- David Edelstein,Bilge Ebiri
If you say 2001: A Space Odyssey, you lose a testicle. That’s how I feel about the talk around Christopher Nolan‘s Interstellar and its comparisons to the Stanley Kubrick classic. Yes, there are a few reasons to mention the almost 50 years old sci-fi epic, but there are also reasons to mention the more than 100 years old A Trip to the Moon. Those are ancient, highly influential basics, and in a way any movie involving space travel should be linked back to them. They’re also understood by anyone to be essentials, so there’s little need for my added recommendation. I’d rather devote this week’s list of movies to see to less obvious works, especially since I’m including more titles than usual with this one. Interstellar is an original feature, but it’s very much drawn from other material, one predecessor of which may have had footage directly transplanted by Nolan. It »
- Christopher Campbell
By Anjelica Oswald
Christopher Nolan‘s Interstellar is hoping to join Guardians of the Galaxy, another space-related film, at the top of the box office after it opens Nov. 5 and could garner a best picture Oscar nomination. In the trailer, Matthew McConaughey‘s character says, “We used to look up in the sky and wonder at our place in the stars; now we just look down and worry about our place in the dirt,” so one wonders how often the Academy looks skyward for best picture nominees and if voting members have set a precedent for space films to do well at the Oscars. Though many of the voting members came of age when President John F. Kennedy said we were going to put the first man on the moon, only six space-related films have been nominated for best picture: Gravity (2013), District 9 (2009), Avatar (2009), Apollo 13 (1995), The Right Stuff »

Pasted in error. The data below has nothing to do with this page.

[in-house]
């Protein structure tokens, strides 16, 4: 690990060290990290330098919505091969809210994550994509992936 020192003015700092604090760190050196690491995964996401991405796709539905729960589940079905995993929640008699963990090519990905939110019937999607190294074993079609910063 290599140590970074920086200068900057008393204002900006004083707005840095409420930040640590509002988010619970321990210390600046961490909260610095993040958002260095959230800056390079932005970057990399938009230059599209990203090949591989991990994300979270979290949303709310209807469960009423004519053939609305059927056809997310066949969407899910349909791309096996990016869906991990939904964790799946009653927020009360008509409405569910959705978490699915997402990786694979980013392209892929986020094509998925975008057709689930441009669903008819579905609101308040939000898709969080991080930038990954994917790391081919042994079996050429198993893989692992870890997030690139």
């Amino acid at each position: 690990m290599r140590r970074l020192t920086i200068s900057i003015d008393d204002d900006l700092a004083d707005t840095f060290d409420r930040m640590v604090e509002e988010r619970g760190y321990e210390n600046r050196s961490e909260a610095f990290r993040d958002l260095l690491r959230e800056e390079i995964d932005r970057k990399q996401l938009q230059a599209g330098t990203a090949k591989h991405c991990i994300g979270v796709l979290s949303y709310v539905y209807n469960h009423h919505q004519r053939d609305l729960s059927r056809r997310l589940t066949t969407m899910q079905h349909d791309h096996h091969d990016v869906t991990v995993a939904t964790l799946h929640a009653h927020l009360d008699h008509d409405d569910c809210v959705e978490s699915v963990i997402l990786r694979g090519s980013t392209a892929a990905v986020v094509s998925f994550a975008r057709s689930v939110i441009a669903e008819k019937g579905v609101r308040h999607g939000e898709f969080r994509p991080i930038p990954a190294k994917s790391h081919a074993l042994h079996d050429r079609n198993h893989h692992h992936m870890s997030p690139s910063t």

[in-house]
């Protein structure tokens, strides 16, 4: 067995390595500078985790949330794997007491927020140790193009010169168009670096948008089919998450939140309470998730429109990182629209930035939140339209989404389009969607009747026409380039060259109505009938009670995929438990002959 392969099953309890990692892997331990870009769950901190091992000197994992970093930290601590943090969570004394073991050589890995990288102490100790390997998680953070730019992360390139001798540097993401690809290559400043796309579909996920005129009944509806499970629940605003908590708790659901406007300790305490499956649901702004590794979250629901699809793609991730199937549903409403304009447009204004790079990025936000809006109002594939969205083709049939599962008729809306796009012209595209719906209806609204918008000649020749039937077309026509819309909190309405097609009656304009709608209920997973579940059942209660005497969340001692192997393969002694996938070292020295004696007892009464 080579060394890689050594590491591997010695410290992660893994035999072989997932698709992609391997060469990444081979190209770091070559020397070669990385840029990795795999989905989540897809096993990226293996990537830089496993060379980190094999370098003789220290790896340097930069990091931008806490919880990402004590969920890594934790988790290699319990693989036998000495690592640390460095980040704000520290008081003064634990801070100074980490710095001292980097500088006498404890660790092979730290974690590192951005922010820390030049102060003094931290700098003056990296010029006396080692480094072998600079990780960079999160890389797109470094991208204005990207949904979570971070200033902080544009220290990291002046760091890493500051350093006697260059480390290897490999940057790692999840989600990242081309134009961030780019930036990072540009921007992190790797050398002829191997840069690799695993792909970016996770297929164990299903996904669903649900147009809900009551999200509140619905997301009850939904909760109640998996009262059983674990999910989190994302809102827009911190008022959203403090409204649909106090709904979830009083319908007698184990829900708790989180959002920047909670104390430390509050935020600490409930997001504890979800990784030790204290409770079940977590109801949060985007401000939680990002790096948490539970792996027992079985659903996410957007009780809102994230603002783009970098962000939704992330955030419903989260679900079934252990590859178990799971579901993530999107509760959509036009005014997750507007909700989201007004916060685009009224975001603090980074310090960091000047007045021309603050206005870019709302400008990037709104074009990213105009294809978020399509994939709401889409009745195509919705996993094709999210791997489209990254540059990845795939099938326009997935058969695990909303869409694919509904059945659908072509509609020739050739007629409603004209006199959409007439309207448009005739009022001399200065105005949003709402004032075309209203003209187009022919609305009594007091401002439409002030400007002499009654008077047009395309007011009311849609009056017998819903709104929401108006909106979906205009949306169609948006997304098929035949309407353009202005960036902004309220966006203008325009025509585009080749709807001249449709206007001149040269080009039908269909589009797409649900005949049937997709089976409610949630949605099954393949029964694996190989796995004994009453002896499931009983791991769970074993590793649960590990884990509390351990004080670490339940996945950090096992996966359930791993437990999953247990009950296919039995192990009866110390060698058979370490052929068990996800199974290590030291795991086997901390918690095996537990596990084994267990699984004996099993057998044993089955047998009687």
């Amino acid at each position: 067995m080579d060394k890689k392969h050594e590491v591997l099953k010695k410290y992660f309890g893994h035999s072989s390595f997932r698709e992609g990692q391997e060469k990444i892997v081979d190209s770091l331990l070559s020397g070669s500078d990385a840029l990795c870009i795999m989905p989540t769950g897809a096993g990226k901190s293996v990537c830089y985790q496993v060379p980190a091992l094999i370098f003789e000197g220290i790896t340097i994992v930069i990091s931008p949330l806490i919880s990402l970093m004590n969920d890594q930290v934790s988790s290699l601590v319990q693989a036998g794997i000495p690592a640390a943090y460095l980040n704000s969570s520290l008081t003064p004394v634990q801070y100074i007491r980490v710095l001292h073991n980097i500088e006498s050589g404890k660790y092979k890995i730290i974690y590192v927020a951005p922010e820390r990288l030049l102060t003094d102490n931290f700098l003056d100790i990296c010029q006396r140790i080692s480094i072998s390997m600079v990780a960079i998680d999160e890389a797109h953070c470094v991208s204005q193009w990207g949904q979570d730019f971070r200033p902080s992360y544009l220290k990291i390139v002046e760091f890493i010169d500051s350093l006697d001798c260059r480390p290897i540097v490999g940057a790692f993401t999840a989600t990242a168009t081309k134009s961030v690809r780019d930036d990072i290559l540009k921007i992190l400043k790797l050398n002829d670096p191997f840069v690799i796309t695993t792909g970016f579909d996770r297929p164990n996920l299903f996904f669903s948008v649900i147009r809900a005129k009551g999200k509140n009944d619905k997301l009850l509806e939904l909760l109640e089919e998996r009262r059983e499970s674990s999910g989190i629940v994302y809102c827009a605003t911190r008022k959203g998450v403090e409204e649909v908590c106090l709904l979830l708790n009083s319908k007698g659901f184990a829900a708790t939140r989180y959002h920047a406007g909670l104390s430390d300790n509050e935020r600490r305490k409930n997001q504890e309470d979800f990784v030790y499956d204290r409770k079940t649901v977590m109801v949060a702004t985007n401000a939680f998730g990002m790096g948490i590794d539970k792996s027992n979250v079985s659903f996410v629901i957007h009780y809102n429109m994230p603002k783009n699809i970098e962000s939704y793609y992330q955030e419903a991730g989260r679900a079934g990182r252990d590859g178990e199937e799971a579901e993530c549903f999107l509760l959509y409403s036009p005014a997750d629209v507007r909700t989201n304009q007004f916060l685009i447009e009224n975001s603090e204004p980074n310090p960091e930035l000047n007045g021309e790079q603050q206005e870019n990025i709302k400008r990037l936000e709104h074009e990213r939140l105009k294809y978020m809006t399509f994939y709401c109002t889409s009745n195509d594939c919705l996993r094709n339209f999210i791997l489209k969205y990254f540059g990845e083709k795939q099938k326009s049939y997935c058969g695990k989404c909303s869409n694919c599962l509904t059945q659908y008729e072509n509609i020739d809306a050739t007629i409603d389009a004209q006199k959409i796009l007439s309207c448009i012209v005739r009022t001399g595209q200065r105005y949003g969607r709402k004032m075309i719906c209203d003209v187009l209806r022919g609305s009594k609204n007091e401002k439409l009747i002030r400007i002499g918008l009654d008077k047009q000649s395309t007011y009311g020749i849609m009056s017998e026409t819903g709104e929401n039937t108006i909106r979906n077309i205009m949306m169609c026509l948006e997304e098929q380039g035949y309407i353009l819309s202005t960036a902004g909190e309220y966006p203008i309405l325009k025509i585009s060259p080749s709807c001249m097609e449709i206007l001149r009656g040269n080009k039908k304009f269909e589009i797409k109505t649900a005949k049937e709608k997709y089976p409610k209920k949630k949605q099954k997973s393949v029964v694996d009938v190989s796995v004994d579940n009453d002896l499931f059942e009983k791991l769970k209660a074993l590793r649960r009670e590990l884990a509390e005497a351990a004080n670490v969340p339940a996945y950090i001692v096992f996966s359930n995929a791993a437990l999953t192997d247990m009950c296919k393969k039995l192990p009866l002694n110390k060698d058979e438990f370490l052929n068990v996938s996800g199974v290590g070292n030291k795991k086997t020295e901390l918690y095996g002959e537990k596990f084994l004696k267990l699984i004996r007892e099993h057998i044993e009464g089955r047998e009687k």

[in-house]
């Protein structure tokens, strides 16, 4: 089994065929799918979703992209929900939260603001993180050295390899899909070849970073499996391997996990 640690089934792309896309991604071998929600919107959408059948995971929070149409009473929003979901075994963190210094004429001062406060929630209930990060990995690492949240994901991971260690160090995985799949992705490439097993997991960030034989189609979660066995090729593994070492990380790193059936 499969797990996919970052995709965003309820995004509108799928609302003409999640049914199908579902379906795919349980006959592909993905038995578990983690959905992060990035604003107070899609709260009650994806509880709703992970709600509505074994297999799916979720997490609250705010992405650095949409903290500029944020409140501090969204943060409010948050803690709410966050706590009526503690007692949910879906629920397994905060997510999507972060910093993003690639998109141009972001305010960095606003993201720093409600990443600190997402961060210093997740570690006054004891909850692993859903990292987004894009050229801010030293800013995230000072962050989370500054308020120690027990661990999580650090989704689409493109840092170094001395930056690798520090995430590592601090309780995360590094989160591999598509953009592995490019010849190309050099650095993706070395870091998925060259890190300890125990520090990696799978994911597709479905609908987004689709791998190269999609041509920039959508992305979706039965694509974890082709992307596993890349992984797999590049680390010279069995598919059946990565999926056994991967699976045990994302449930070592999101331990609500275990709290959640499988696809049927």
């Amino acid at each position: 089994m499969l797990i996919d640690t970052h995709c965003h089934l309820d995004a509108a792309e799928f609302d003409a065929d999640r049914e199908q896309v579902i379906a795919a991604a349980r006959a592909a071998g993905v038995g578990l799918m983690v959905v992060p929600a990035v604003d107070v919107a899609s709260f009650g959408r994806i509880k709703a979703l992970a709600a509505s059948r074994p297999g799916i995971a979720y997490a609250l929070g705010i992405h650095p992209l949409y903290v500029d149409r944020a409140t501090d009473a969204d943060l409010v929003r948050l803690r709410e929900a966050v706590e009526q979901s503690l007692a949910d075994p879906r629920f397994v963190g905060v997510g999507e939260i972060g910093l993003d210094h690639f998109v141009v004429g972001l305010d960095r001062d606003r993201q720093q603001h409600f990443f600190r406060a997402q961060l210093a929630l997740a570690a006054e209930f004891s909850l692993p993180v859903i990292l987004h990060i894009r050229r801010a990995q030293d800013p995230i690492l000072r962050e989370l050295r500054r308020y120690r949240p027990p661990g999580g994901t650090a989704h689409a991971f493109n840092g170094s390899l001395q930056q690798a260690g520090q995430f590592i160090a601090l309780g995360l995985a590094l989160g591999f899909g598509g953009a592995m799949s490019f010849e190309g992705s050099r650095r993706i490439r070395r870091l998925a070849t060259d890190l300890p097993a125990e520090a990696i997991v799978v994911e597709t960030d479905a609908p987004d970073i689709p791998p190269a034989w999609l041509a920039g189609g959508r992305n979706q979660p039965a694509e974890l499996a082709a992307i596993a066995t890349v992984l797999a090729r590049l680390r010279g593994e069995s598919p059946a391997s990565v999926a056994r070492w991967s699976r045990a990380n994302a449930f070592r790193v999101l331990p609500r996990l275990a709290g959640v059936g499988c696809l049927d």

- Anjelica Oswald